After protracted talks that concluded early on Thursday, it was agreed that the EU budget for next year will be €157.9bn in commitments and €134.5bn in payment credits.
The deal will come as a major disappointment to many, after Parliament had asked for total commitments to be increased to €162.42bn and total payments to €138.03bn.
Nearly half of the funds - €74.9bn in commitments - are designed to stimulate growth, employment and competitiveness.
Some €21.3bn will go to programmes like Horizon 2020, Erasmus+, COSME and Connecting Europe Facility (CEF) and €2.7bn to the European Fund for Strategic Investments (EFSI).
Support to European farmers amounts to €42.6bn while nearly €6bn is earmarked to reinforce the protection of Europe's external borders and address the migration and refugee crisis.
The final figure was defended by the Commission, which said it means the EU will spend more money on making Europe "more competitive and more secure."
A Commission spokesperson said, "Likewise, more money will go to support for the reception and integration of refugees and to address the root causes of migration in the countries of origin and transit."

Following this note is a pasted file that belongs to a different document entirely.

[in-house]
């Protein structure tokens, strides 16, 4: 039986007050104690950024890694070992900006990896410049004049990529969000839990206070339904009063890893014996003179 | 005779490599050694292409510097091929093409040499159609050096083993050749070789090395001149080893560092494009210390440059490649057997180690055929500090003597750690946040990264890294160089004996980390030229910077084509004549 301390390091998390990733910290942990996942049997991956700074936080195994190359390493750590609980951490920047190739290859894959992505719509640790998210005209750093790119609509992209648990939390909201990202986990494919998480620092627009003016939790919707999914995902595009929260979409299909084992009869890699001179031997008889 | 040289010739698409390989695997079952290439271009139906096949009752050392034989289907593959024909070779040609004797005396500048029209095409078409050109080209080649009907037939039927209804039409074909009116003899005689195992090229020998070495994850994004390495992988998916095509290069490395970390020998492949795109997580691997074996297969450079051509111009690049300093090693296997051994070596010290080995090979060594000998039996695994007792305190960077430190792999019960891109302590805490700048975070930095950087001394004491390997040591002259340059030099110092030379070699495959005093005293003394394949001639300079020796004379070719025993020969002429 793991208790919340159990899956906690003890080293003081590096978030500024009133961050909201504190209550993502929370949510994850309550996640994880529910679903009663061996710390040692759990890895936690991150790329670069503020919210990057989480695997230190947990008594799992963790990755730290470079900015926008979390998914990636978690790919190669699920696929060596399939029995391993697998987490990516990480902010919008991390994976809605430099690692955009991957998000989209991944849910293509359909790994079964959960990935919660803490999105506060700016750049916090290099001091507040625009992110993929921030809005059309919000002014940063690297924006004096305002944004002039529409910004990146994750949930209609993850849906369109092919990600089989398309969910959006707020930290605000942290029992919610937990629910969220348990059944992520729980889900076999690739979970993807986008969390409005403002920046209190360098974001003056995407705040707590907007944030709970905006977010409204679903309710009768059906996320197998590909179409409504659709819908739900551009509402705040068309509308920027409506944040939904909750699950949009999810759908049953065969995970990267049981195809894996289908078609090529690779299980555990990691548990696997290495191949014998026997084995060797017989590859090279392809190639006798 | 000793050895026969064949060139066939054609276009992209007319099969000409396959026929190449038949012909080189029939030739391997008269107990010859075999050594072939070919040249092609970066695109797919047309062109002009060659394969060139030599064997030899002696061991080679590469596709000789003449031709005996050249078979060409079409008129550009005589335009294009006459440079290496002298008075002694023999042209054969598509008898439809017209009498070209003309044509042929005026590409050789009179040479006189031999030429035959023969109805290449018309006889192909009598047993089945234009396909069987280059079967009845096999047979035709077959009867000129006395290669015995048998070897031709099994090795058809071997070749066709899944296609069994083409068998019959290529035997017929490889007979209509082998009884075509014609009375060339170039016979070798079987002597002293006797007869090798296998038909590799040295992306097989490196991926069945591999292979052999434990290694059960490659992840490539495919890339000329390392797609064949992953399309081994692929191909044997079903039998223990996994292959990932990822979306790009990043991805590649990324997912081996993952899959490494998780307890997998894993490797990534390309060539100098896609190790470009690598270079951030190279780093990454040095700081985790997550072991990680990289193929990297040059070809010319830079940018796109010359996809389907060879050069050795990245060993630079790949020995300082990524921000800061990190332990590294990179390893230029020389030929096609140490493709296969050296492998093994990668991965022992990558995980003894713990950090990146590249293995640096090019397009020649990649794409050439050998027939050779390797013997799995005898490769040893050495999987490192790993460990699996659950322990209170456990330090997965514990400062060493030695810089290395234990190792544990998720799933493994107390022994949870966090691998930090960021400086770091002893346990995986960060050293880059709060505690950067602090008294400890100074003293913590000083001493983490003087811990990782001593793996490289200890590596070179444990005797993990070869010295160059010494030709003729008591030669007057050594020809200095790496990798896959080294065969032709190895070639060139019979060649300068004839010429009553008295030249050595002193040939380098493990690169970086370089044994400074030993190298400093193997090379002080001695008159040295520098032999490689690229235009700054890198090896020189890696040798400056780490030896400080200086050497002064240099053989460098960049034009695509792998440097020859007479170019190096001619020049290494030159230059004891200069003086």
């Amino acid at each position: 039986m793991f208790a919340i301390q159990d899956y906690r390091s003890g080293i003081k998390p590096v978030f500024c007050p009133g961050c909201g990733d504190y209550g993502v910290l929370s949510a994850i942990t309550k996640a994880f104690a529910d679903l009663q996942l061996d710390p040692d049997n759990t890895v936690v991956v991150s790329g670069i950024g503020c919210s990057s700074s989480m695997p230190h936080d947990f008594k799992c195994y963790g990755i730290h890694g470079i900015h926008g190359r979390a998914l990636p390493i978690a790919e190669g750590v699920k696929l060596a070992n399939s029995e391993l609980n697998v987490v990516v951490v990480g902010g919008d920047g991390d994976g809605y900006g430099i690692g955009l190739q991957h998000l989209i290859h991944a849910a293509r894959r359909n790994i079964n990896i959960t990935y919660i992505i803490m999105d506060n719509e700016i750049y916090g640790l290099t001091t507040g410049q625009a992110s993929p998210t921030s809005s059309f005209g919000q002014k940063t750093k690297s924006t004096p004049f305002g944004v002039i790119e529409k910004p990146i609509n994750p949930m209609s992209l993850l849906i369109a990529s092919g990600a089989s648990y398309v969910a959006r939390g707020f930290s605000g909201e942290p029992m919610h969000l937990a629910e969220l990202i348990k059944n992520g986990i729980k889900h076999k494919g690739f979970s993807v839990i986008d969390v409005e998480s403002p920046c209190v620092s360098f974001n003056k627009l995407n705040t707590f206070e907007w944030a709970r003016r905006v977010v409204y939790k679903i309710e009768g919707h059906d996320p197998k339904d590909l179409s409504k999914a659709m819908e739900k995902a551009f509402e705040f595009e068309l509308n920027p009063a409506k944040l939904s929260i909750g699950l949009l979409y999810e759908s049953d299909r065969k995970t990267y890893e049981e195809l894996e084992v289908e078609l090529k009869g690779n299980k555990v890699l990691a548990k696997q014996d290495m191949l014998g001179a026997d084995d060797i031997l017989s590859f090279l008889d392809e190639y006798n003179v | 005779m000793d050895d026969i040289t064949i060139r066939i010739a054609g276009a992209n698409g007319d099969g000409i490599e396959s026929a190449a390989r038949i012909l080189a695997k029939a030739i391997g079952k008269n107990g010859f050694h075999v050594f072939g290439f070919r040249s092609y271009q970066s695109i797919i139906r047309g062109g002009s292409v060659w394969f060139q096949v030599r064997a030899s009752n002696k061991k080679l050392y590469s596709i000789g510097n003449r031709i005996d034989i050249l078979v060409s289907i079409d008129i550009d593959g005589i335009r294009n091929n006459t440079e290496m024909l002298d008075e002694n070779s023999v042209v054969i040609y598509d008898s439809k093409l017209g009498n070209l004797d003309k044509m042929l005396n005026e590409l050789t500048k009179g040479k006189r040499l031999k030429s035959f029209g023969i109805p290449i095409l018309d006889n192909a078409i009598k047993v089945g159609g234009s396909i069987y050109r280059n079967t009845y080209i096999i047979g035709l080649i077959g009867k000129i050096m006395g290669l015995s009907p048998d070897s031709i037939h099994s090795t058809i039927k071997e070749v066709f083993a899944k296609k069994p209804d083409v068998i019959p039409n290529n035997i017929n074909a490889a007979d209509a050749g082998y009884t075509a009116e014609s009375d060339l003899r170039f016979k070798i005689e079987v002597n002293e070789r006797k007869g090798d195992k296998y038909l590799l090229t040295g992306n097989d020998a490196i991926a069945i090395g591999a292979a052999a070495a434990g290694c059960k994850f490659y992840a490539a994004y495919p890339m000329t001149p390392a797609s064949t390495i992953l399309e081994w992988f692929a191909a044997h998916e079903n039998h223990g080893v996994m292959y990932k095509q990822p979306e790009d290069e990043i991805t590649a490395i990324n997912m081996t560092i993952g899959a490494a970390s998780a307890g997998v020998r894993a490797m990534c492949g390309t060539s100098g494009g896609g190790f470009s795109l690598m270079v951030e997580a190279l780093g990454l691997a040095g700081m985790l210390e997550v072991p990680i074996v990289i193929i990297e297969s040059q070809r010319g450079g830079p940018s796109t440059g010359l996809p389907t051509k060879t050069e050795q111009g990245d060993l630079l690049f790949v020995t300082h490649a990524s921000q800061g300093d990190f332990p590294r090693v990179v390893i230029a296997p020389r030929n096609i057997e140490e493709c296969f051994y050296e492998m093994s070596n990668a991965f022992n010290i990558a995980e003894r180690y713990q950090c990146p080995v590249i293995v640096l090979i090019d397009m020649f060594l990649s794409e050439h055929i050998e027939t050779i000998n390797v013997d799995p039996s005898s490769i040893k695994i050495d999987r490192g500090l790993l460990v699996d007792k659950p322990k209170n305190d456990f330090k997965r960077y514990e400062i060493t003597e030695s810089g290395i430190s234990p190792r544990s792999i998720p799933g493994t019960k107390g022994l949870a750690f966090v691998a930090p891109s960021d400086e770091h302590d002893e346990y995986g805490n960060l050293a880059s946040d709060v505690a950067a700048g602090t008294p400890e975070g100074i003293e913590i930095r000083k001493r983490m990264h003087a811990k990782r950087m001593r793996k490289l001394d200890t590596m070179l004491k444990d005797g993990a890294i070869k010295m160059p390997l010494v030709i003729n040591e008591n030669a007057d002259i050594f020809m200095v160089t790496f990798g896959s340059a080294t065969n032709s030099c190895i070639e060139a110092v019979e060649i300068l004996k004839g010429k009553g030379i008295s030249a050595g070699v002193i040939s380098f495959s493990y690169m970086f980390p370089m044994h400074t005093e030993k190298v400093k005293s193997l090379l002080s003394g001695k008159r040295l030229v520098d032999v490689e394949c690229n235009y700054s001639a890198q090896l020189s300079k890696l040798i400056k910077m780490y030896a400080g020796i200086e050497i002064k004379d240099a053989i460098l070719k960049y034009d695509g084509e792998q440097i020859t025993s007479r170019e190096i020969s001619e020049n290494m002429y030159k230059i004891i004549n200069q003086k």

Commission Vice-President Kristalina Georgieva, the official in charge of budget and human resources, said: "We have left no stone unturned to secure the money for a budget that will work in the best interest of our people.
"The 2017 EU budget will help buffer against shocks, providing a boost to our economy and helping to deal with issues like the refugee crisis. We continue to focus our budget on results, ensuring that every euro from the EU budget will make a difference."
Further comment came from Ivan Lesay, state secretary for finance of Slovakia, current holder of the EU Council presidency, who said, "The strength of the 2017 EU budget lies in its focus on priority measures such as addressing migration, including by tackling its root causes, and encouraging investment as a way to help stimulate growth and create jobs."
He added, "This maximises the budget's impact to the benefit of EU taxpayers, European citizens and companies. And it respects member states' continued efforts to consolidate their public finance."
To seal the compromise reached in the budgetary talks, Parliament and Council both have to formally approve the text. This is expected to be formally adopted by the Council on 29 November and Parliament on 1 December.